BROOKSVILLE — A School Board member targeted by a politically-charged e-mail sent to Challenger K-8 teachers and parents in October has called for the firing of longtime principal Sue Stoops, her assistant principal and the kindergarten teacher involved.
Dianne Bonfield made the request in a prepared statement at the end of Tuesday night's board meeting. She called the matter "serious business" that warrants more than the minor discipline meted out last month by superintendent Bryan Blavatt.
"Several employees at Challenger K-8 made poor decisions and violated board policy in trying to influence citizens' votes," Bonfield said. "They used school equipment during working hours to carry out their misdeeds. One cannot say with certainty that their actions influenced the outcome of the election, but they very well might have."
"We need to send a message to our employees that violations of policy will not be tolerated and that severe discipline will go to those that do," Bonfield continued. "A slap on the wrist is not adequate. I feel that the only proper discipline is suspension followed by termination. Only then will employees understand that policies must followed."
Bonfield, in an interview Wednesday, said she did not speak to Blavatt about the matter before or after making the statement. She said she understands Blavatt is charged with tending to personnel matters and board members take a hands-off approach until the superintendent brings them recommendations for termination.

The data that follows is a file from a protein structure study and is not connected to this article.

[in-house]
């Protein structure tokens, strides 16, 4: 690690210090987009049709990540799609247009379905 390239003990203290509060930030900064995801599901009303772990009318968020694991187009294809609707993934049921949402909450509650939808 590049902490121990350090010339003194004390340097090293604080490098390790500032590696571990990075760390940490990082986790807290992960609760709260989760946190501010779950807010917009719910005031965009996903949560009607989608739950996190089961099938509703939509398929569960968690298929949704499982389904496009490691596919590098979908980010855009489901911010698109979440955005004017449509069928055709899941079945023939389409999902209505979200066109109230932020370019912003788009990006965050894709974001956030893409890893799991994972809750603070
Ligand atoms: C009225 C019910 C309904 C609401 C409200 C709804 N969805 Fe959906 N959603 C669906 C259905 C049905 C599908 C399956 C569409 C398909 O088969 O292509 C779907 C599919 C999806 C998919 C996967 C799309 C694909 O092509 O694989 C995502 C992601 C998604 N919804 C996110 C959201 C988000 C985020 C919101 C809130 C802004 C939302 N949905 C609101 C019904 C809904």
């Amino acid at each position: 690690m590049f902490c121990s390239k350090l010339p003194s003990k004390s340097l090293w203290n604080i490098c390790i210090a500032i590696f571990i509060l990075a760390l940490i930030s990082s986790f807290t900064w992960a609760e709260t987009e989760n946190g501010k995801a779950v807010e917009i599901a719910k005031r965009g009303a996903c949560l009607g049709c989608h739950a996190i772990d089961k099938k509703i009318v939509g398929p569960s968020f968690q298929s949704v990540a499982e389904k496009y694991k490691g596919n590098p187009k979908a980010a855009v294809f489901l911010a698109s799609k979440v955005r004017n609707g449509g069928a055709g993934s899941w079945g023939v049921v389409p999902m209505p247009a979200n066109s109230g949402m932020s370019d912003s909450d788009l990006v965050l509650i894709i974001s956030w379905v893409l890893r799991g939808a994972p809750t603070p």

But she said she felt compelled to make the statement during the board meeting, the first since local media reported the outcome of the case.
"I don't strongarm anybody," Bonfield said. "I voice my opinion, and what happens after that, happens. (He) heard it as well as everybody else."
Blavatt did not respond to Bonfield's statement during the meeting. In an interview Wednesday, he said he respects her rights and desire to make the request.
"I listened and heard what she had to say, but in reality we did a very extensive investigation, and what people pay me the big bucks for here is to make decisions like these," Blavatt said. "Since there's no new evidence that I'm aware of, I don't know if it would serve a purpose to reconsider."